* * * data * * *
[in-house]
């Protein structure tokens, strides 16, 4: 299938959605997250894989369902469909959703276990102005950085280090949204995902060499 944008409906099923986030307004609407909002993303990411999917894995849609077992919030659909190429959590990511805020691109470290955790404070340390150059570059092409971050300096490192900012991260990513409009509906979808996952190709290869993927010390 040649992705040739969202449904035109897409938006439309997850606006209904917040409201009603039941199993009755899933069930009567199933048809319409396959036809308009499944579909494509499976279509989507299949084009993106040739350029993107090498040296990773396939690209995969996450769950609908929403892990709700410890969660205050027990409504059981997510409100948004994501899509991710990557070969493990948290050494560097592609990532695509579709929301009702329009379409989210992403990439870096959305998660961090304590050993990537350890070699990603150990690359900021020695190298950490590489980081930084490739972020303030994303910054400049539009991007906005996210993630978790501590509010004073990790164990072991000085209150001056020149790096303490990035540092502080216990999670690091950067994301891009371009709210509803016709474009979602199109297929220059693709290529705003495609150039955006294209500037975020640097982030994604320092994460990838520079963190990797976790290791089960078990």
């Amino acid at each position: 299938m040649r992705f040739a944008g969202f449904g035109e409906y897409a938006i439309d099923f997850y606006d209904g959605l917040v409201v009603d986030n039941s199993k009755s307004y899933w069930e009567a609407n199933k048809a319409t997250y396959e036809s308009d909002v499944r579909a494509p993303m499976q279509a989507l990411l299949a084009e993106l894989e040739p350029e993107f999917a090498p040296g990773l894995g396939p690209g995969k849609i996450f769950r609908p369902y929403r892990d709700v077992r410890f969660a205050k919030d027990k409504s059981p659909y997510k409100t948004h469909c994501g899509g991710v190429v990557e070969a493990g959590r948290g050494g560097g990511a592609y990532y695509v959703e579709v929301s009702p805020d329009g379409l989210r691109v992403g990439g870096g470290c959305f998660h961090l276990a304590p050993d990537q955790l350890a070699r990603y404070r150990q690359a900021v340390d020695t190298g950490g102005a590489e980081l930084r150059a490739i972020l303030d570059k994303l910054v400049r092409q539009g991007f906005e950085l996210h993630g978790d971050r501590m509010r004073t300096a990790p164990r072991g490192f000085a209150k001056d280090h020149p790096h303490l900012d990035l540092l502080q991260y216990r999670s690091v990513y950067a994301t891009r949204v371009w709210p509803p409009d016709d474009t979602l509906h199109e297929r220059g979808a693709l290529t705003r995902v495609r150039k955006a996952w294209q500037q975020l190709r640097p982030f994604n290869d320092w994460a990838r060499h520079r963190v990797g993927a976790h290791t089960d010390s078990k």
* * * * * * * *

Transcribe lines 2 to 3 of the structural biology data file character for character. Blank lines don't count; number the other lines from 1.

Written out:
């Protein structure tokens, strides 16, 4: 299938959605997250894989369902469909959703276990102005950085280090949204995902060499 944008409906099923986030307004609407909002993303990411999917894995849609077992919030659909190429959590990511805020691109470290955790404070340390150059570059092409971050300096490192900012991260990513409009509906979808996952190709290869993927010390 040649992705040739969202449904035109897409938006439309997850606006209904917040409201009603039941199993009755899933069930009567199933048809319409396959036809308009499944579909494509499976279509989507299949084009993106040739350029993107090498040296990773396939690209995969996450769950609908929403892990709700410890969660205050027990409504059981997510409100948004994501899509991710990557070969493990948290050494560097592609990532695509579709929301009702329009379409989210992403990439870096959305998660961090304590050993990537350890070699990603150990690359900021020695190298950490590489980081930084490739972020303030994303910054400049539009991007906005996210993630978790501590509010004073990790164990072991000085209150001056020149790096303490990035540092502080216990999670690091950067994301891009371009709210509803016709474009979602199109297929220059693709290529705003495609150039955006294209500037975020640097982030994604320092994460990838520079963190990797976790290791089960078990």
């Amino acid at each position: 299938m040649r992705f040739a944008g969202f449904g035109e409906y897409a938006i439309d099923f997850y606006d209904g959605l917040v409201v009603d986030n039941s199993k009755s307004y899933w069930e009567a609407n199933k048809a319409t997250y396959e036809s308009d909002v499944r579909a494509p993303m499976q279509a989507l990411l299949a084009e993106l894989e040739p350029e993107f999917a090498p040296g990773l894995g396939p690209g995969k849609i996450f769950r609908p369902y929403r892990d709700v077992r410890f969660a205050k919030d027990k409504s059981p659909y997510k409100t948004h469909c994501g899509g991710v190429v990557e070969a493990g959590r948290g050494g560097g990511a592609y990532y695509v959703e579709v929301s009702p805020d329009g379409l989210r691109v992403g990439g870096g470290c959305f998660h961090l276990a304590p050993d990537q955790l350890a070699r990603y404070r150990q690359a900021v340390d020695t190298g950490g102005a590489e980081l930084r150059a490739i972020l303030d570059k994303l910054v400049r092409q539009g991007f906005e950085l996210h993630g978790d971050r501590m509010r004073t300096a990790p164990r072991g490192f000085a209150k001056d280090h020149p790096h303490l900012d990035l540092l502080q991260y216990r999670s690091v990513y950067a994301t891009r949204v371009w709210p509803p409009d016709d474009t979602l509906h199109e297929r220059g979808a693709l290529t705003r995902v495609r150039k955006a996952w294209q500037q975020l190709r640097p982030f994604n290869d320092w994460a990838r060499h520079r963190v990797g993927a976790h290791t089960d010390s078990k």